The procession was short. All eyes were on them. Alex enjoyed having Sherrine on his arm, though she was supporting him. The King was a large young man whose nose had once been smashed flat against his face. It was fun to watch him try to balance hero worship against his royal dignity. Still, he was the man who had beaten every other fighter in St. Louis; that was how you got to be King. The four bowed, with Sherrine and Bob supporting the Angels.
They were turned loose into a party that was just starting to turn raucous.
Harry and Jenny stayed behind, by invitation of the King. Some of the court settled in a circle. Some had lutes or tubes that turned out to be musical instruments. Alex listened for a bit. Songs of past and future-—
"Wanted fan for plain sedition, like the singing of this tune.
If NASA hadn't failed us we'd have cities on the moon.
If it weren't for fucking NASA we'd at least have walked on Mars.
If I never can make orbit, then I'll never reach the stars."
Never can make orbit . . . Harry and Jenny were singing to Alex's soul. Alex wasn't in the mood for that much gloom. He moved away, toward laughter.
Jenny's voice followed him. "How's this, Majesty?"
"Wanted fan for mining coal and wanted fan for building nukes;
Wanted fan by William Proxmire and a maddened horde of kooks.
Washington, D.C., still wants me 'cause I tried to build a dam.
If they're tearing down the cities I'll help any way I can."
"Yeah, Jenny, I know you would . . ."
Gordon gravitated to one of the fans who was writing furiously on a legal pad. He stood a little aside so as not to distract the woman; but Alex could see that she was aware of the Angel's hovering presence.
Alex wandered among mannequins dressed in the style of mountain man, Plains Indian, cowboy. They stood ghostly sentinel amid prairie dioramas and reconstructed Conestogas. Sunbonnets and calico and flintlocks. A moldboard plow. A la riata coiled to loop over a steer's horns. Chaps and Stetson hat. Buckskin shirt and leggings done up with beads and quillwork. A birchbark canoe bearing a coureurde bois. The opened diary of a woman who had crossed the Plains in an 1840's wagon train. Alex tried to read what was written there, but the light was too dim.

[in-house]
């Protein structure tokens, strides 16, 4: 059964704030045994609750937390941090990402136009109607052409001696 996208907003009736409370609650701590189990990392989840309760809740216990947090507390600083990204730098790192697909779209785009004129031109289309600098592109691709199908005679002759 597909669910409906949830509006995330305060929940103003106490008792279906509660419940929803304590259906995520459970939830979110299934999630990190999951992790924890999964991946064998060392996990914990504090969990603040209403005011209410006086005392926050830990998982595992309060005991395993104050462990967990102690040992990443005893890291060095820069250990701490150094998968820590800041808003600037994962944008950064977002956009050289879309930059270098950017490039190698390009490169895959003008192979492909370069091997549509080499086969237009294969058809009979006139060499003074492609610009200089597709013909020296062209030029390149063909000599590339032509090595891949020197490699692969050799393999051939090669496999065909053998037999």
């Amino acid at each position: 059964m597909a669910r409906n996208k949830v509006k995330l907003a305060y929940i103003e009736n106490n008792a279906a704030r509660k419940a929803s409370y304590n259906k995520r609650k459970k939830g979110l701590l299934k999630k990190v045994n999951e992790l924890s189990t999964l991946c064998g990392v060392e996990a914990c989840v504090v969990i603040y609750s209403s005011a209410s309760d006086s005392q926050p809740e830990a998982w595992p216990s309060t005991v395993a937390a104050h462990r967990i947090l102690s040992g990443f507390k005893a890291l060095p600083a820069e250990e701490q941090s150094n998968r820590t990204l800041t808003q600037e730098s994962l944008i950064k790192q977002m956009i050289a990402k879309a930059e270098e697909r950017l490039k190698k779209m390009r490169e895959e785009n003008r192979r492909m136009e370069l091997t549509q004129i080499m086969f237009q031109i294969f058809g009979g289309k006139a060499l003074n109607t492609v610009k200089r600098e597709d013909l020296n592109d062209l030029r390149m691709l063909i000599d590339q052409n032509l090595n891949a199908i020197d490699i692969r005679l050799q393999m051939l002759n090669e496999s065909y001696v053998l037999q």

All the ages interfaced. No wonder fans were comfortable here.
Gordon, he saw, was deep in conversation with an aspiring writer named Georgina. The stilyagin was sitting lotus beside her on the floor and was pointing to something on her pad. They had gathered a small audience-—all femmefans, Alex noted-—and she was nodding with a very serious look on her face to whatever Gordon was saying.
Alex found a chair and sagged into it, a bit too tired to be sociable.
Somebody brought him a pewter flagon of fairly powerful punch. A younger fan brought an elderly couple over and introduced them as Buz and Jenn. "Have you made much use of the shuttle tank?" Jenn asked. "The one that went up with the last shuttle?"
Alex nodded. Noblesse oblige. "We couldn't live without it. And the other one. I've heard the story, of how the pilots and a friend in Mission Control brought the first tank to orbit. It was supposed to splash, but the pilots pulled the circuit breakers for the separation charge igniters."
Buz nodded. "The astronauts and cosmonauts had already decided to try to build a civilization. They had to have the tanks for living space."
"You were in on that?" Alex asked.
"A little," Jenn said. "They couldn't do that but once, though. Then came-—"
"Oh. I'm sorry," Jenn said. She turned to her husband. "They had twenty years together. Up there."